E = Expenditure
E is the time, effort and financial cost of taking a civic action.
To add some nuance to this I have borrowed the original text from Anthea’s work (she is much more articulate than I am);
“In the 2012 general election, 129 million people completed a ballot. The likelihood that your vote was going to decide the outcome of that election was so close to zero, it makes no difference. Essentially P = 0. Zero times times B equals zero. So the equation becomes 0 + D > C. As applied to the 2012 election, people didn’t vote because they thought they were going to be the deciding vote between Governor Romney and President Obama. They voted because their D, or their sense of civic duty, outweighed the C, or the cost of finding a polling place, making sure they were registered to vote, making sure they had the right ID and taking the time to go and vote.
However, at the local level, your chance of influencing a decision creeps upward. Let’s say your local city council is considering funding a dog park across the street from your house, and you own a dog. Going to a city council meeting and making a passionate argument might sway a vote. The P value is high. However, the cost of this particular civic action is also pretty high. You need to figure out that the city council is thinking about funding a dog park, identify when the city council is meeting, take time to travel to the meeting, and then (eek) public speaking! In this case, the higher P value along with the benefit to you as an individual dog owner might help you overcome the inhibitions presented by the cost of the civic action.
One of the mistakes we make as a community interested in building civic engagement tools is that we assume the old world rules no longer apply because internet = magic. But the internet isn’t magic.
Users have and will continue to act in a mostly rational way online, just as they did offline. Our users are people with lots of demands on their time, and the likelihood that their civic action will change the outcome of a civic decision is close to zero. It’s going to be hard to get them to pay attention to us.
And so, as technologists who are building the next generation of civic tools, we are left with these three levers to influence user behavior. All of our work falls into these three categories — probability, cost and duty.”
Or in the case of hope – odds, purpose & expenditures.
So how do we give more HOPE to our communities in the future?
- Decrease the expenditures – make democracy more accessible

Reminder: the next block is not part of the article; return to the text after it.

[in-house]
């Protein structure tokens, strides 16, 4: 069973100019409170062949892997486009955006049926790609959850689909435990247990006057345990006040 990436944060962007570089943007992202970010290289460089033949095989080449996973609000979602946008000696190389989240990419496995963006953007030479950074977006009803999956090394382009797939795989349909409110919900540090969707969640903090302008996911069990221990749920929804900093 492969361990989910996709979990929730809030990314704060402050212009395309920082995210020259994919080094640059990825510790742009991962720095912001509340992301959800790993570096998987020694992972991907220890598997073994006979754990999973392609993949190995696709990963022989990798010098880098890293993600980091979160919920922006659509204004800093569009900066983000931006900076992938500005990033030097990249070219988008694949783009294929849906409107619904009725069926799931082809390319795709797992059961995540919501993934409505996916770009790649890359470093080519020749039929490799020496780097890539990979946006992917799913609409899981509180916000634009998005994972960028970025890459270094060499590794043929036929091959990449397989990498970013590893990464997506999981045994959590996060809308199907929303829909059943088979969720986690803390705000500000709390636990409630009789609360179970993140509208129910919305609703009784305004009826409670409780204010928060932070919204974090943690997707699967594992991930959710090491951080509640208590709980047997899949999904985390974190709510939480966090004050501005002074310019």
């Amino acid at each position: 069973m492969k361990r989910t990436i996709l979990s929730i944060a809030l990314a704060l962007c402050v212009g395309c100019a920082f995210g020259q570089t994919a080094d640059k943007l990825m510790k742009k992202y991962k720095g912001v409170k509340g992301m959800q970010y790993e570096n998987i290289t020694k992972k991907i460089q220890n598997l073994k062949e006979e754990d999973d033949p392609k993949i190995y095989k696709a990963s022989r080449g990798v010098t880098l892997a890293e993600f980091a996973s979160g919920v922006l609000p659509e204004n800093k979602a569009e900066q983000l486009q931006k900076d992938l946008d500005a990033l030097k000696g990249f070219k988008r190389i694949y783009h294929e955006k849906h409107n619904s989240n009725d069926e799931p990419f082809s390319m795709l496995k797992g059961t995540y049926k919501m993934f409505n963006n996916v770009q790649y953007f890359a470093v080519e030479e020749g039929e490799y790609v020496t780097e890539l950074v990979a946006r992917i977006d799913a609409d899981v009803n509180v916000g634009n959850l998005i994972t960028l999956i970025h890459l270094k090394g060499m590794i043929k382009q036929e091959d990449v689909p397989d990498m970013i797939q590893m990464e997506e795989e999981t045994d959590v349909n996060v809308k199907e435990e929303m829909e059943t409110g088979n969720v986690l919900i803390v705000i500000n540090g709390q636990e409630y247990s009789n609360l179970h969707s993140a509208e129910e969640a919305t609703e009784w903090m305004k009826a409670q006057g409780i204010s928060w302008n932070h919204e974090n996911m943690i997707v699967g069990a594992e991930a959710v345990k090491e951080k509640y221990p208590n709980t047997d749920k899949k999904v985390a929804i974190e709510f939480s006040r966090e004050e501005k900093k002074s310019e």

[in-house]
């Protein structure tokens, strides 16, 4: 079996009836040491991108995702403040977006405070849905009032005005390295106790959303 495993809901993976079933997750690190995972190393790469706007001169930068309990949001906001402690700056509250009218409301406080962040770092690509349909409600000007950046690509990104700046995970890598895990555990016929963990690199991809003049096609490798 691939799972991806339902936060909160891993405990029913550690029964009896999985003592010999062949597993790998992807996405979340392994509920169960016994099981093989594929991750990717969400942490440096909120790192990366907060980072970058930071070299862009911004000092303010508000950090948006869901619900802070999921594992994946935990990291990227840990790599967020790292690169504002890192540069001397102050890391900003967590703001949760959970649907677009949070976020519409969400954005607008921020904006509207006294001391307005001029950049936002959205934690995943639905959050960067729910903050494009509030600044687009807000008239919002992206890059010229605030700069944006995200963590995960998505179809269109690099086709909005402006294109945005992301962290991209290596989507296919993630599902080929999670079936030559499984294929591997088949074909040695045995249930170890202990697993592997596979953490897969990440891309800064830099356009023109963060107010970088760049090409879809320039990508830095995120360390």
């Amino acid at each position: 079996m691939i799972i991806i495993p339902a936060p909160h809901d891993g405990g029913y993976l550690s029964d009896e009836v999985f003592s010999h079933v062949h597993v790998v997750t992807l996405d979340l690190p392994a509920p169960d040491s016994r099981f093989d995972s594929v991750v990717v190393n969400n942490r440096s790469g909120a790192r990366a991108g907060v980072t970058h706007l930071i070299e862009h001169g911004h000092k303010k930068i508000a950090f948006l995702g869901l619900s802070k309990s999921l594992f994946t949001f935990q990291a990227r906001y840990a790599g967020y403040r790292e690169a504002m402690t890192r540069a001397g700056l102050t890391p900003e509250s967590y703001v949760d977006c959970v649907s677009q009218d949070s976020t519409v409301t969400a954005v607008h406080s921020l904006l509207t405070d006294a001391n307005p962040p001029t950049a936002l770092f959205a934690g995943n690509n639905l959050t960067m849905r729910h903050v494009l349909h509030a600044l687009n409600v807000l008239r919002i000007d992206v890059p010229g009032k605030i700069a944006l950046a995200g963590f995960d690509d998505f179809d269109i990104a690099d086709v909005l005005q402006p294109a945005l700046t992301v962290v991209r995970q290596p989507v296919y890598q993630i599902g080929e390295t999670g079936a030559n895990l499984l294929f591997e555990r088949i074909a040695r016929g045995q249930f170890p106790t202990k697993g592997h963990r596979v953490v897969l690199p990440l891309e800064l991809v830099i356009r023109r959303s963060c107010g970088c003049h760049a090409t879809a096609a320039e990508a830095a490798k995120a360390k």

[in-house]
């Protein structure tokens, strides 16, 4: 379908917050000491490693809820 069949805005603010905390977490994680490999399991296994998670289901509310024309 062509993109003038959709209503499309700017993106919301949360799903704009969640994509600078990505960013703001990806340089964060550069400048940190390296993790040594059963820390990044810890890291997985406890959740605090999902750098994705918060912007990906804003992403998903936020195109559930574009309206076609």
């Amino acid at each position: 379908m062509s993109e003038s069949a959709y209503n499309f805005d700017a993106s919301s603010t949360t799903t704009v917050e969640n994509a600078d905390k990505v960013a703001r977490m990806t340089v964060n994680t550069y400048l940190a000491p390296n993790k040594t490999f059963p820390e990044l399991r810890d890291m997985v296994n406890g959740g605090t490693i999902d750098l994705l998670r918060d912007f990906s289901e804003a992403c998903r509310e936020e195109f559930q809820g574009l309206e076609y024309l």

- Increase the purpose – rebuild civil discourse
- Increase the odds – connect community members to opportunity & movement building.
Maslow’s is important not to forget here too…
Maslow’s Hierarchy of Needs is an important foundational backdrop when understanding an individuals current capacity to engage in their communities beyond the more popular avenues such as schools, sports teams and social circles. In terms of psychological theory it seems more relevant today than in 1943 when Abraham Maslow presented his paper “A Theory of Human Motivation” in Psychological Review.
The biggest threat to power is a self-actualized society. Therefore we need a raft of concurrent policies and laws that are geared towards bringing people back to even. Getting people back to even (a life where they feel safe and secure) is a truly generational approach especially given the policies of the last century have inadvertently caused the majority of disparities we are now fighting back against. Being at ‘even’ frees individuals to seek opportunity and become all they can be. Not be anything they want, I think that’s a misguided logic, but everyone has skills and potential.
These approaches don’t have to be revolutionary in most cases, and I know this is a mass oversimplification of the problems and the intersectionality of them but what if we looked at giving people homes to tackle homelessness, and giving people money to help them move out of poverty? We are happy to pump-prime banks with stimulus funding to stake off a depression but what about the millions living in their own depressions right now? We need to invest in folks to save our future, and you know deep down that costs of action now far outweigh the costs of inaction.